Morgan Freeman plays Alex Carver, an artist, and Diane Keaton portrays Alex’s wife, Ruth, a retired teacher. They met when he painted her as a model while she was a student and he had just returned from Vietnam. They have lived in a fifth-floor walk-up apartment that they love in Brooklyn for forty years.As he’s getting older, Alex is having some difficulty navigating the stairs due to a degenerating hip. As real estate prices have escalated, they consider moving to a building with an elevator.
While Alex and Ruth do not consider themselves rich, as Brooklyn has become hip, their apartment is now estimated to be worth $1 million. He muses “Who would have thought that the sum total of my life’s work would be worth less than this place.”
Alex is a highly principled and independent person. He is very devoted to his art and his wife. His life is centered on those two relationships. It turns out that he is also passionate about their apartment and their dog, Dorothy. He rejects the idea proposed by friends they should move to Florida (‘like everyone else their age’) asking Ruth “What are we chasing? Haven’t we built a good life?”
He is deeply engaged with his art and his marriage and looks to be satisfied – overall – with his life
Everyone’s Situation is Unique
There’s a push and pull throughout the film between what others think Ruth and Alex should do, based on cultural norms in retirement, and what they ultimately decide to do. They encounter many ‘ageist’ assumptions and expectations. In the end, they conclude to do what they think is best for them, as they have throughout their lives. The film portrays Alex alternating between amusement with the circus around him and soul-searching about what he and Ruth should do. In planning your transition to retirement ignore the noise and focus on what truly is most important to you.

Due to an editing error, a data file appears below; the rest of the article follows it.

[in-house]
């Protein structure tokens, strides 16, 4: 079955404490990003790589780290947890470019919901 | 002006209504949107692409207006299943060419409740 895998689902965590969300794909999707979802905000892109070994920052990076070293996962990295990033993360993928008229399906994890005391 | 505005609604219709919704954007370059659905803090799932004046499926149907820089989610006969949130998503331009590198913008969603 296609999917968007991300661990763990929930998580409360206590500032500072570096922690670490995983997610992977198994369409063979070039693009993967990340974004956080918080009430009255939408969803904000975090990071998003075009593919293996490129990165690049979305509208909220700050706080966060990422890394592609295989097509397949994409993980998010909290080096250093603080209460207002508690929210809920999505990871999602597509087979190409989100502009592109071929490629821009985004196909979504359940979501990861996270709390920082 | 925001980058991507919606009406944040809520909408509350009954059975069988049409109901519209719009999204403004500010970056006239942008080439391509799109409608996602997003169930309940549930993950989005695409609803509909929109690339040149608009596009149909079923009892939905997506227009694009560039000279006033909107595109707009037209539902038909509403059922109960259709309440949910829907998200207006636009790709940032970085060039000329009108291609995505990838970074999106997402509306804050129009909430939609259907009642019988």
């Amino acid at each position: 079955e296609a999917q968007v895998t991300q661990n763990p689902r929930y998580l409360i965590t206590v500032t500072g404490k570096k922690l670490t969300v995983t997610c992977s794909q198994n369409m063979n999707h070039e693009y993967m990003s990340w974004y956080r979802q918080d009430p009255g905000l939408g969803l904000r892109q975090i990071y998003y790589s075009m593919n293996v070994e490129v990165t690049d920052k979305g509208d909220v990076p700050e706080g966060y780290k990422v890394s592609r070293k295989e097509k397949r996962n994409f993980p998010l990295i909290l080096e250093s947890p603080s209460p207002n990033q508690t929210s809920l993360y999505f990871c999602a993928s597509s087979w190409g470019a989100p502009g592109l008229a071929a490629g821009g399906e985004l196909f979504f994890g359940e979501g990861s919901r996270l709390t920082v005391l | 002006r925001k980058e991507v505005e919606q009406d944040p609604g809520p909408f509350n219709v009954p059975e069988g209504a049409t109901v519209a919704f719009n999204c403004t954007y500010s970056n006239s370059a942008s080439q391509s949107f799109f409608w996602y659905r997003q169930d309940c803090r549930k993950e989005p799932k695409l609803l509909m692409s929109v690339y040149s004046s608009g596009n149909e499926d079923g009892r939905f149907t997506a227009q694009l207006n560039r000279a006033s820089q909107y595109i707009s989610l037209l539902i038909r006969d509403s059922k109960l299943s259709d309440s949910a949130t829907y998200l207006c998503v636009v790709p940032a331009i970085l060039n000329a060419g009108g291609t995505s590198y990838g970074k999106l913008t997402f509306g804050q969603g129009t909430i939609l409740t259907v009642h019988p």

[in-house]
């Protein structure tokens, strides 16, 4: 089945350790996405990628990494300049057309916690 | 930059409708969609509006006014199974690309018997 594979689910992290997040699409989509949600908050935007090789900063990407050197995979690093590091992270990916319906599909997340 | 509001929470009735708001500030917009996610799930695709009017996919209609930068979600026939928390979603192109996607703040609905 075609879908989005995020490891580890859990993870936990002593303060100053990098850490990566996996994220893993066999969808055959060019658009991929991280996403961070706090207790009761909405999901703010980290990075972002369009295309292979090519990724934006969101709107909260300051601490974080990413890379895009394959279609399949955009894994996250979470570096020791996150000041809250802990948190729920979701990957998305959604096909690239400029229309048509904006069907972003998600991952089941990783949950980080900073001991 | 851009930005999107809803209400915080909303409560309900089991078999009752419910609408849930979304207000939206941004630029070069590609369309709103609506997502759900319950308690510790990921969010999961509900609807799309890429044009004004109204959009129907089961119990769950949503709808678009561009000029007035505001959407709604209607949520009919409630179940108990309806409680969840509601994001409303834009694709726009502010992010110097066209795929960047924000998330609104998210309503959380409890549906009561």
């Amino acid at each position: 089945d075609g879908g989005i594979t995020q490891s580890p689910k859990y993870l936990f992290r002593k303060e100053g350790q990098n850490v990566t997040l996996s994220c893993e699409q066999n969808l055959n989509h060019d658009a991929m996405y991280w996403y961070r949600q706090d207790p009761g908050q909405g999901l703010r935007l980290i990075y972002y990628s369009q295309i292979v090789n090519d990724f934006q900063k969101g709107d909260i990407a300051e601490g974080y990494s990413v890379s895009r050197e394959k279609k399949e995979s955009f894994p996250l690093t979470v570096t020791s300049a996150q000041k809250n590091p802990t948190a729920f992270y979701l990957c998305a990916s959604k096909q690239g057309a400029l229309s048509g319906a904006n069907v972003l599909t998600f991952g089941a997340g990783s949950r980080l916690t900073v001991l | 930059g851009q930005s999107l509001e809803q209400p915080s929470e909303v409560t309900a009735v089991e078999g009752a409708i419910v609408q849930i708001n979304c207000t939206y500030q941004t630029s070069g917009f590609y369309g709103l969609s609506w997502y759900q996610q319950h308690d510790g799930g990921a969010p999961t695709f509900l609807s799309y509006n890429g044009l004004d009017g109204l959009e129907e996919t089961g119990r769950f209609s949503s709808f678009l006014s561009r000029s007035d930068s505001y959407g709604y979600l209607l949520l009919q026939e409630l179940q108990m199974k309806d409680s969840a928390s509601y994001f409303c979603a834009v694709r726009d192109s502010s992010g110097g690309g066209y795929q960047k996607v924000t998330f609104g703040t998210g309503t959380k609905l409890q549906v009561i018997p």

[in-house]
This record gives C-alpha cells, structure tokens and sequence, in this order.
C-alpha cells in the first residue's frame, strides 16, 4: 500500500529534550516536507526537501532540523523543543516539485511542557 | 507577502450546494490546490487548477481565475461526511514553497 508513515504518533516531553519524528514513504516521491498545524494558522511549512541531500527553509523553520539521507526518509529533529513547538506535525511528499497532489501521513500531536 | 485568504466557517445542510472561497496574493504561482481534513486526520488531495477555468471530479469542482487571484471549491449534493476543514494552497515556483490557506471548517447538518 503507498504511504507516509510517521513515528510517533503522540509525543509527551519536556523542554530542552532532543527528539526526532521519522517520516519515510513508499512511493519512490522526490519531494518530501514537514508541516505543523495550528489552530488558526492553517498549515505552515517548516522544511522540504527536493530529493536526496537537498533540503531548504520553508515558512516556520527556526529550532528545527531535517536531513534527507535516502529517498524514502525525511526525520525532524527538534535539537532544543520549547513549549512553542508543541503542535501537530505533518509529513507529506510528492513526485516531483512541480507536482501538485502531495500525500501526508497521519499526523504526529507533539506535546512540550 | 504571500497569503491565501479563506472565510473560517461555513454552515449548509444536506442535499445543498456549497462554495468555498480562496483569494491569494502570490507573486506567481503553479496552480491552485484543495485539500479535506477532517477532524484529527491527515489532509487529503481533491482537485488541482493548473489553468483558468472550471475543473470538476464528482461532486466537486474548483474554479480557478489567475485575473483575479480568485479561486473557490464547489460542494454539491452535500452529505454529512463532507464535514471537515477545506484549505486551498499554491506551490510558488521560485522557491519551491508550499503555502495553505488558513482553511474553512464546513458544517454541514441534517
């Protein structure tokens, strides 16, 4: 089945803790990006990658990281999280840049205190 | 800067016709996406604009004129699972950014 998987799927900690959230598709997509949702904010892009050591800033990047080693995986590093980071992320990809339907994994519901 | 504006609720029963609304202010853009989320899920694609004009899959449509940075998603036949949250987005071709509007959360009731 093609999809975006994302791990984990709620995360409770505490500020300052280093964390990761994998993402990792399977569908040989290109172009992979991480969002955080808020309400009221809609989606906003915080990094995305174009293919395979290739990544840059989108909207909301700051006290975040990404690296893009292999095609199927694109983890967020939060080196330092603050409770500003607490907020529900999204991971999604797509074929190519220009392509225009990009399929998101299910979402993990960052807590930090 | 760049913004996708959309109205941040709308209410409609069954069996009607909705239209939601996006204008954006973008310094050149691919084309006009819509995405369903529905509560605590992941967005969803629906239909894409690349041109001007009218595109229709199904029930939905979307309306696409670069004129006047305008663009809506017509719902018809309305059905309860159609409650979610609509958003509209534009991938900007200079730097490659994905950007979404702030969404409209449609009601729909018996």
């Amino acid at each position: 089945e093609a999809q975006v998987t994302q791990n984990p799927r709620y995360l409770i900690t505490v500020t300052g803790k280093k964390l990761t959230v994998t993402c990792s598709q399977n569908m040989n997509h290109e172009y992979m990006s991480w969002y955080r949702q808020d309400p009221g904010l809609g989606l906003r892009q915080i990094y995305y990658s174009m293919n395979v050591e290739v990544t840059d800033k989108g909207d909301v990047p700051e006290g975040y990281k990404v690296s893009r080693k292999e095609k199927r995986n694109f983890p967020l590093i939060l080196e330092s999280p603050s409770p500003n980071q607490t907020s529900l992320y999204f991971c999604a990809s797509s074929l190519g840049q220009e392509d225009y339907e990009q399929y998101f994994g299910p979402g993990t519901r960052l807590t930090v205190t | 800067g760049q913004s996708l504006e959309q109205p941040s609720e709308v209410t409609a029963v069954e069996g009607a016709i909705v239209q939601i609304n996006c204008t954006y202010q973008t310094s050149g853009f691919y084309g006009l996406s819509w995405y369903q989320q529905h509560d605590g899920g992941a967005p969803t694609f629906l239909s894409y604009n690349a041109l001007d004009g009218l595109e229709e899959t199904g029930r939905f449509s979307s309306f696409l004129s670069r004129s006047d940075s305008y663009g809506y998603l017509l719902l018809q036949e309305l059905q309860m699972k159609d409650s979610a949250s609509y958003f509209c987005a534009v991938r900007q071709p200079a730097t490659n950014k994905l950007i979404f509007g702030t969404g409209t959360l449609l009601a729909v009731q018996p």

Your Best Life in Retirement May Be Right in Front of You
When picturing life in retirement, there’s a tendency to think about faraway places and favorable climates. But that’s not nirvana for all. For some people, it’s a matter of thinking through what they would lose by moving. In fact, despite Alex’s friends urging him to move to Florida like everyone else his age, the facts are that most retirees do not move, but elect to stay in their homes.
But Keep in Mind What You May Need in the Future
Alex and Ruth go back and forth in their deliberations on what to and the film does a great job in depicting the emotional roller coasters that come with decisions like this. In my view, there’s the romantic and sentimental aspects that are important factors, but there are practical concerns.(After having hip surgery, I could not walk up to the second floor for two months and if I were Alex, I’d think carefully about how long I’d want to – or could – trek up five flights…).
This is a movie that’s worth seeing because of the cast. Morgan Freeman and Diane Keaton are excellent together. Cynthia Nixon, of Sex and the City fame, plays their relative/real estate agent, and provides some fun moments. One reviewer commented that the trailer was worth viewing just to hear Morgan Freeman talk about the hipsters in Brooklyn with derision.1 The film does a good job of illustrating some of the ageist attitudes that retirees face and some of the real dilemmas people grapple with in making one of the most important decisions in retirement living – where should we live?